There is another manifest and palpable fraud in those papers. The certificate of approval, is either a forgery out and out, or else it was made by Moreno and Pico with a knowledge that it was false. The claimants' counsel will not choose either horn of this dilemma; but they cannot escape. They introduced the certificate in evidence as a genuine paper, called Moreno to prove it, and he swore to its execution as he swore to the other papers. They gave it up only when the truth as proved by the journals became too strong to be faced down. If Moreno and Pico actually signed it, what is the value of other papers signed by them and proved in the same way? If their names are counterfeited, what shall be the moral status of the party that got it done and used it?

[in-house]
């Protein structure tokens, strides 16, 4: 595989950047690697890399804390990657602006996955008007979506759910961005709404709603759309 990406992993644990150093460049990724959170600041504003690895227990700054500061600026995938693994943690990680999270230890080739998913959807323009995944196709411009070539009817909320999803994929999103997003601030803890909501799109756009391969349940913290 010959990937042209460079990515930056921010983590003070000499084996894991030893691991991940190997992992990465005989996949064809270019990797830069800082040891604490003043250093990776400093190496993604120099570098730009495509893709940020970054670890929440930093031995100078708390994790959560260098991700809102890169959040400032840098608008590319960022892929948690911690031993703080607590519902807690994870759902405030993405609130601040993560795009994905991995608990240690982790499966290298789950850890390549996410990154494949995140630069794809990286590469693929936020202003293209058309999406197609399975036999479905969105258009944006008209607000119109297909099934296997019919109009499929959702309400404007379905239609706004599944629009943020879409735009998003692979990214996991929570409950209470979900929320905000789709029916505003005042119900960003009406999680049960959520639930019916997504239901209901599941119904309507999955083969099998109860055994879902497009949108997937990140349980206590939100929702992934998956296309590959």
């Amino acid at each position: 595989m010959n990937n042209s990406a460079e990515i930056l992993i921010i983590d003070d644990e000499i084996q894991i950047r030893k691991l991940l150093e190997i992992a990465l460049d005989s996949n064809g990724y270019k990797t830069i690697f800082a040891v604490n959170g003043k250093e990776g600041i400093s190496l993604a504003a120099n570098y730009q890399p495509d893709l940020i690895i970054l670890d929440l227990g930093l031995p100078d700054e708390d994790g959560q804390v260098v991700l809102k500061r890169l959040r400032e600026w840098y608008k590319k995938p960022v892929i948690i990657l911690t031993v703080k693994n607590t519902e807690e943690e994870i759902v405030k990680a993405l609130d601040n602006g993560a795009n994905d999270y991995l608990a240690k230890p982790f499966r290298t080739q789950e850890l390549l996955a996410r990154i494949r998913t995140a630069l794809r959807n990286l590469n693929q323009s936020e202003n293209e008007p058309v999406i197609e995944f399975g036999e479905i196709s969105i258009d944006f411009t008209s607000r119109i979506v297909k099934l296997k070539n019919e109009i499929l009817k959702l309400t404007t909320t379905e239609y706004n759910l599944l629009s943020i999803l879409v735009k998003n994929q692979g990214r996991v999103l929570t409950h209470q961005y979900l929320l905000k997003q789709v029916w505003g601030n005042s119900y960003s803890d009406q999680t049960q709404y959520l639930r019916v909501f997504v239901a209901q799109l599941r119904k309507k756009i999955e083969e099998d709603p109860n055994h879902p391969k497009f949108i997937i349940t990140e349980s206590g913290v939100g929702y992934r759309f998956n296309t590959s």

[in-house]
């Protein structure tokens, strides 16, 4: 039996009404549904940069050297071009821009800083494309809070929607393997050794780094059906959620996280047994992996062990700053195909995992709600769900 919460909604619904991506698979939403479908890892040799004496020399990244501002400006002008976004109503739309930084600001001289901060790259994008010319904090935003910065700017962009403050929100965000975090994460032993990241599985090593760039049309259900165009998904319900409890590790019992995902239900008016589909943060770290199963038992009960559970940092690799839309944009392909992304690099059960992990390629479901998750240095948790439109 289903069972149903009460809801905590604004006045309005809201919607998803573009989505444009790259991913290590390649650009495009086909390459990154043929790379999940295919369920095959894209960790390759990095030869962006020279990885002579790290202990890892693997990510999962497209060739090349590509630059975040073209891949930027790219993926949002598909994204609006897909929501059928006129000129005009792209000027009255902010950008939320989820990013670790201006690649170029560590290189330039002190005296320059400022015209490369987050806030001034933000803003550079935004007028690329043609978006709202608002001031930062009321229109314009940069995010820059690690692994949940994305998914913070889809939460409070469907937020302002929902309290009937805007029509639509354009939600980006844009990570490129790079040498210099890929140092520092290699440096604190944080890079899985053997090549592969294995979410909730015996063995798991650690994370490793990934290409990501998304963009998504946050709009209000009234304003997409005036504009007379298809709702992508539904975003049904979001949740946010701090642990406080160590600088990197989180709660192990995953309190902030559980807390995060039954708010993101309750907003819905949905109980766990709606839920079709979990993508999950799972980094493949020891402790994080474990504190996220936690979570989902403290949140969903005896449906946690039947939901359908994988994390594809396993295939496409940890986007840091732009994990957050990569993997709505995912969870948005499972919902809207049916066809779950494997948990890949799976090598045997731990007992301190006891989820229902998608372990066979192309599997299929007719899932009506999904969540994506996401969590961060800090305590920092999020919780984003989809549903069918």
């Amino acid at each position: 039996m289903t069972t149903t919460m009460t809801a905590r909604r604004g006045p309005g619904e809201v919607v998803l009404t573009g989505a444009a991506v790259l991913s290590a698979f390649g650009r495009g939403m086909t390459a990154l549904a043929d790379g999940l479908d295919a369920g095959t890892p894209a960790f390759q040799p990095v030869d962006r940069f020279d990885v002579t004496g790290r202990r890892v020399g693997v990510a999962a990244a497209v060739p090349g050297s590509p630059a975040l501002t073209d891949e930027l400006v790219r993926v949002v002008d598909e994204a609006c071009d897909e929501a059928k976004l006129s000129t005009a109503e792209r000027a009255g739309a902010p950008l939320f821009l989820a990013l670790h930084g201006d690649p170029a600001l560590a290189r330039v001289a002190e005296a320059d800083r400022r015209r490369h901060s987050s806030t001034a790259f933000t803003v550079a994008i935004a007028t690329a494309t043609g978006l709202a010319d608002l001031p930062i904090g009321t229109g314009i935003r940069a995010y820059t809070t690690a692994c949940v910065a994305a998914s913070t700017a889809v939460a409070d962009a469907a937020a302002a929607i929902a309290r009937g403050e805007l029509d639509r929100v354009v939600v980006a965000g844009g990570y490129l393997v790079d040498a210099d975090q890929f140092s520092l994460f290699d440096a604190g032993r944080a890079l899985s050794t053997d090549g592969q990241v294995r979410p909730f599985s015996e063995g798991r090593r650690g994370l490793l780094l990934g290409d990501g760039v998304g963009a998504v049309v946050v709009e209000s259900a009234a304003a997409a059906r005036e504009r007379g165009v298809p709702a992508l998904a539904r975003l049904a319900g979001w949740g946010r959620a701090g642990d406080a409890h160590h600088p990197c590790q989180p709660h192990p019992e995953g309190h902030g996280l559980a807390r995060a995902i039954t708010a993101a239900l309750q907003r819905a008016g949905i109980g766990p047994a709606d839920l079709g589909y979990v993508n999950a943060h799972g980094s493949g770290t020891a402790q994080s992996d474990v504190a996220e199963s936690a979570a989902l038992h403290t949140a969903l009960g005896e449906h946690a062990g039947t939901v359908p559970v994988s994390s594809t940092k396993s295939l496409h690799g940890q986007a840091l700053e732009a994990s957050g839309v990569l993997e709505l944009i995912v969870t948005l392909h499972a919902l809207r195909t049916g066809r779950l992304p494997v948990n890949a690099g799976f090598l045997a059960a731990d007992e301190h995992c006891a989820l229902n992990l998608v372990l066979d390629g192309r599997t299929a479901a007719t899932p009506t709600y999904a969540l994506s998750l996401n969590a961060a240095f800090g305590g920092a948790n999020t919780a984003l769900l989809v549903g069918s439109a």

Mr. Hopkins' testimony to a fact is not to be disputed. But his opinion is out of place on this record. He has assumed to give judgment in the cause, and that judgment is manifestly erroneous, being unsupported by evidence, and contrary to the well settled law of the land.